Reprinted with permission of Securities Arbitration Commentator, Inc., Maplewood, NJ. .

Most lawyers who practice before the Financial Industry Regulatory Authority ("FINRA") appreciate the difference between "selling away" and "settling away." In the former, a registered representative participates in securities transactions which are not disclosed to or approved by the associated person's member firm.1 "Settling away" denotes an undisclosed, private agreement between a person associated with a FINRA member firm and a retail customer to resolve a customer complaint. As an industry practice, securities broker-dealers promulgate sales practice manuals which require associated persons to report customer complaints to their firms. When a customer complaint to a registered representative results in a private settlement which is not disclosed to the supervising broker-dealer, it frustrates the firm's ability to comply with FINRA reporting requirements. An unreported settlement circumvents FINRA's ability to police and regulate the conduct of individual registered representatives and their member firms. In addition, FINRA Rule 2150 prohibits members and their associated persons from guaranteeing a customer against loss in any securities account of the customer.2

A typical illustration would involve a customer of a registered securities representative. The hypothetical broker makes an unauthorized or erroneous $100,000 purchase in the customer's account, hoping for big profits. However, the improper trade results in a $60,000 loss, and the angry investor threatens to bring an arbitration against the broker to recoup the loss. The customer further threatens to report the improper trade to the regulators at FINRA. Seeking to avoid an administrative morass involving FINRA regulators, the firm's compliance department and its errors and admissions carrier, the registered representative proposes an off-the-record resolution to the customer: the broker agrees to make up the $60,000 shortfall from his own personal funds. In this scenario, the customer assents, negotiates the broker's check and then reports the payoff anyway, resulting in a FINRA regulatory prosecution of the broker. In addition, the customer may file an arbitration with FINRA Dispute Resolution.


Registered broker-dealers issue sales practice compliance manuals that require registered representatives to promptly report specified customer complaints to the firm. In addition, under most circumstances, FINRA rules obligate member firms to report customer complaints in their regulatory filings. FINRA Rule 3070 governs a member firm's obligation to report customer complaints. It provides in part:

(a) Each member shall promptly report to the Association whenever such member or person associated with the member:

* * *

(2) is the subject of any written customer complaint involving allegations of theft or misappropriation of funds or securities or of forgery;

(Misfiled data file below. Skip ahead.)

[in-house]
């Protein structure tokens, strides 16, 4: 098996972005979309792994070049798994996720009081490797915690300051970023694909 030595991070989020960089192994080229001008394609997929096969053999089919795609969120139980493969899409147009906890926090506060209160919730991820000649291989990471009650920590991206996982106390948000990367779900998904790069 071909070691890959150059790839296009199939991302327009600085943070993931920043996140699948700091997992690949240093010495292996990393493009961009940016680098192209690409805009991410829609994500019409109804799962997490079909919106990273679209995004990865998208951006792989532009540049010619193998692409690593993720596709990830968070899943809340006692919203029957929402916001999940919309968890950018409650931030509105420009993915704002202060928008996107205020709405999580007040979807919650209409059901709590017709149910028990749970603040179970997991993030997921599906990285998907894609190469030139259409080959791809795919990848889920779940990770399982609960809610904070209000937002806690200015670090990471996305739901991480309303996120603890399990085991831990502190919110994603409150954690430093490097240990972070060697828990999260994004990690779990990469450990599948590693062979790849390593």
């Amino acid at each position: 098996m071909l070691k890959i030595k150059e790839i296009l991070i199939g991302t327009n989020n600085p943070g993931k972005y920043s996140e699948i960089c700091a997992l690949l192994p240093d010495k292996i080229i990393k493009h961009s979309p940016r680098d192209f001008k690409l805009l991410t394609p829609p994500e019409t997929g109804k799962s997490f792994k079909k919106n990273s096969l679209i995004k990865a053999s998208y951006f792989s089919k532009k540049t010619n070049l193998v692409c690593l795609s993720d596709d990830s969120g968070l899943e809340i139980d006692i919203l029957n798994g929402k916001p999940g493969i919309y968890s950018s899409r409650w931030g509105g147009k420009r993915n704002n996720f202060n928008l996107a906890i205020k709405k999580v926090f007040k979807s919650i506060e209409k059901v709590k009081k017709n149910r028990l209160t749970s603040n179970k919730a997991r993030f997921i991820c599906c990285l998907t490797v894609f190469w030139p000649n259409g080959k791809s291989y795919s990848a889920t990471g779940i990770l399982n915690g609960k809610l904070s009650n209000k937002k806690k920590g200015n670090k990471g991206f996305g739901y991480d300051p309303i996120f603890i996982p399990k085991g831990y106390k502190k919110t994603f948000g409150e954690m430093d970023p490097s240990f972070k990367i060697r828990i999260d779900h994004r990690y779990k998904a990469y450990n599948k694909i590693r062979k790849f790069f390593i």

* * *

(8) is the subject of any claim for damages by a customer, broker, or dealer which is settled for an amount exceeding $15,000 . . . ; 3

As can be readily seen from the text of Rule 3070, a member must report to FINRA a written customer complaint under enumerated circumstances. Such customer complaints are reported on the individual representative's Central Registration Depository (CRD) and the firm's regulatory record. In addition, FINRA's Form U-4 (Uniform Application for Securities Industry Registration or Transfer) asks the following questions, in part 14 (I):

(1) Have you ever been named as a respondent/defendant in an investment-related, consumer-initiated arbitration or civil litigation which alleged that you were involved in one or more sales practice violations and which:

(a) is still pending, or;

(b) resulted in an arbitration award or civil judgment against you,

regardless of amount, or;

* * *

(d) was settled, on or after 5/18/2009, for an amount of $15,000 or more?

(2) Have you ever been the subject of an investment-related, consumer-initiated (written or oral) complaint, which alleged that you were involved in one or more sales practice violations and which: . . . (b) was settled, on or after 5/18/2009, for an amount of $15,000 or more?

(3) Within the past twenty four (24) months, have you been the subject of an investment-related, consumer-initiated, written complaint, not otherwise reported under question 14I (2) above, which:


(a) alleged that you were involved in one or more sales practice violations and contained a claim for compensatory damages of $5,000 or more (if no damage amount is alleged, the complaint must be reported unless the firm has made a good faith determination that the damages from the alleged conduct would be less than $5,000), or;

(b) alleged that you were involved in forgery, theft, misappropriation or conversion of funds or securities?4

Thus, registered representatives should report investor complaints which fall into the foregoing categories.

The FINRA Manual does not explicitly forbid settling away. FINRA promulgates hundreds of conduct rules, but not one explicitly defines settling away. Nor has research disclosed any FINRA Notices to Members (NTM) that explicitly address this practice.

Prosecutions for settling away tend to reference FINRA Rule 2010 (formerly known as rule 2110). Rule 2010, which operates as a catch-all rule, provides that "[a] member, in the conduct of its business, shall observe high standards of commercial honor and just and equitable principles of trade."5 According to FINRA, "[i]f no other rule has been violated, a violation of [the predecessor to Rule 2010] requires evidence that the respondent acted in bad faith or unethically."6

Rule 2150, which prohibits a registered representative from guaranteeing an investor against loss, has also been applied to settling away prosecutions.7 While FINRA has not provided a clear and explicit definition of settling away, the practice is referenced in the FINRA Sanctions Manual, which is discussed below.



Most reported FINRA Division of Enforcement prosecutions for settling away involve the payment of consideration from the subject registered representative in exchange for an explicit agreement from the customer not to press a threatened claim. A classic example of settling away is the reported decision in Department of Enforcement v. Sam Aubrey Foreman.8 In that case, a customer made oral complaints to his broker about alleged misrepresentations in a variable annuity product, and threatened "to sue him and the firm if he did not get his complaint resolved."9 The broker entered into a written agreement with the customer, and paid him $10,000 by personal check "to rectify my misrepresentation of this Hartford annuity."10 When the customer cashed the check and reported the misconduct anyway, the registered representative admitted that he had engaged in settling away -- two years previously. The firm compensated the investor for additional damages caused by the challenged investment. The broker was fined $10,000 by FINRA and suspended for 30 business days. Thus the facts of Foreman present the following factors: (a) an explicit complaint by the customer of wrongdoing by the registered representative (misrepresentation); (b) a threat to sue; (c) an offer to pay money to buy the customer's silence; (d) the actual payment of money to the customer as part of the quid pro quo arrangement; (e) a delay of two years of silence; and (f) actual damage to the firm, which was required to make a subsequent settlement with the customer.